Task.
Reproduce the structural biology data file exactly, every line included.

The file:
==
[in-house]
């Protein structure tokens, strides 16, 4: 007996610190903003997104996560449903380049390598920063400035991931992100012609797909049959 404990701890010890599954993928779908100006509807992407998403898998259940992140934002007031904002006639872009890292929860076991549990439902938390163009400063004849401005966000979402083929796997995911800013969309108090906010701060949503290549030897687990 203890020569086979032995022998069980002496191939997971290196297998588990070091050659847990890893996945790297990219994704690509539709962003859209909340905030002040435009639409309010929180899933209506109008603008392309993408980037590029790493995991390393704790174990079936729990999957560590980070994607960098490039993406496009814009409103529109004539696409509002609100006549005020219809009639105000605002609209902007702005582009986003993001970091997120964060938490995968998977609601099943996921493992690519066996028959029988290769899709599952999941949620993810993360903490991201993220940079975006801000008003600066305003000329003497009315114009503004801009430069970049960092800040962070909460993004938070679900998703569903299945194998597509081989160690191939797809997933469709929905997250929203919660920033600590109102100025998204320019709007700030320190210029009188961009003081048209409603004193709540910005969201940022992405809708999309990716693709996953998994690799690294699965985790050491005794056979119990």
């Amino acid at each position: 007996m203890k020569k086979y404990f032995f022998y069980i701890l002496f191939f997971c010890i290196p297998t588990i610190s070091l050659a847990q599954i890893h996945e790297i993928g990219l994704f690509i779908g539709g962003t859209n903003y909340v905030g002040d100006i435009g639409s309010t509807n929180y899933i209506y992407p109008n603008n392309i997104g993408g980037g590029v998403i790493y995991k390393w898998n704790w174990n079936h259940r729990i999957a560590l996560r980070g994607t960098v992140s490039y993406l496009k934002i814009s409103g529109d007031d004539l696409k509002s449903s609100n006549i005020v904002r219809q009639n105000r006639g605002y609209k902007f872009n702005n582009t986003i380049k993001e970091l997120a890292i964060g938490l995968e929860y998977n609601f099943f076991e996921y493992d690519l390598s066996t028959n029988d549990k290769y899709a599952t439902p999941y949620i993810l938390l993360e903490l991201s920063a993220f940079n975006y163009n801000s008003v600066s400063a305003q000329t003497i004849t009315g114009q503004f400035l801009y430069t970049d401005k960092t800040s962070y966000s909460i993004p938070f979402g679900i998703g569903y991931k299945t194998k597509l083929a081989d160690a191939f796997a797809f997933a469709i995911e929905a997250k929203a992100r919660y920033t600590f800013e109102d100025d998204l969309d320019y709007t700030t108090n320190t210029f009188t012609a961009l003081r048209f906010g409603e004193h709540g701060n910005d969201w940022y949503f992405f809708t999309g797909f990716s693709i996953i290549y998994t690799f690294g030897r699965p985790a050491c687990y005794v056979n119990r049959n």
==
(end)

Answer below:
[in-house]
């Protein structure tokens, strides 16, 4: 007996610190903003997104996560449903380049390598920063400035991931992100012609797909049959 404990701890010890599954993928779908100006509807992407998403898998259940992140934002007031904002006639872009890292929860076991549990439902938390163009400063004849401005966000979402083929796997995911800013969309108090906010701060949503290549030897687990 203890020569086979032995022998069980002496191939997971290196297998588990070091050659847990890893996945790297990219994704690509539709962003859209909340905030002040435009639409309010929180899933209506109008603008392309993408980037590029790493995991390393704790174990079936729990999957560590980070994607960098490039993406496009814009409103529109004539696409509002609100006549005020219809009639105000605002609209902007702005582009986003993001970091997120964060938490995968998977609601099943996921493992690519066996028959029988290769899709599952999941949620993810993360903490991201993220940079975006801000008003600066305003000329003497009315114009503004801009430069970049960092800040962070909460993004938070679900998703569903299945194998597509081989160690191939797809997933469709929905997250929203919660920033600590109102100025998204320019709007700030320190210029009188961009003081048209409603004193709540910005969201940022992405809708999309990716693709996953998994690799690294699965985790050491005794056979119990």
């Amino acid at each position: 007996m203890k020569k086979y404990f032995f022998y069980i701890l002496f191939f997971c010890i290196p297998t588990i610190s070091l050659a847990q599954i890893h996945e790297i993928g990219l994704f690509i779908g539709g962003t859209n903003y909340v905030g002040d100006i435009g639409s309010t509807n929180y899933i209506y992407p109008n603008n392309i997104g993408g980037g590029v998403i790493y995991k390393w898998n704790w174990n079936h259940r729990i999957a560590l996560r980070g994607t960098v992140s490039y993406l496009k934002i814009s409103g529109d007031d004539l696409k509002s449903s609100n006549i005020v904002r219809q009639n105000r006639g605002y609209k902007f872009n702005n582009t986003i380049k993001e970091l997120a890292i964060g938490l995968e929860y998977n609601f099943f076991e996921y493992d690519l390598s066996t028959n029988d549990k290769y899709a599952t439902p999941y949620i993810l938390l993360e903490l991201s920063a993220f940079n975006y163009n801000s008003v600066s400063a305003q000329t003497i004849t009315g114009q503004f400035l801009y430069t970049d401005k960092t800040s962070y966000s909460i993004p938070f979402g679900i998703g569903y991931k299945t194998k597509l083929a081989d160690a191939f796997a797809f997933a469709i995911e929905a997250k929203a992100r919660y920033t600590f800013e109102d100025d998204l969309d320019y709007t700030t108090n320190t210029f009188t012609a961009l003081r048209f906010g409603e004193h709540g701060n910005d969201w940022y949503f992405f809708t999309g797909f990716s693709i996953i290549y998994t690799f690294g030897r699965p985790a050491c687990y005794v056979n119990r049959n």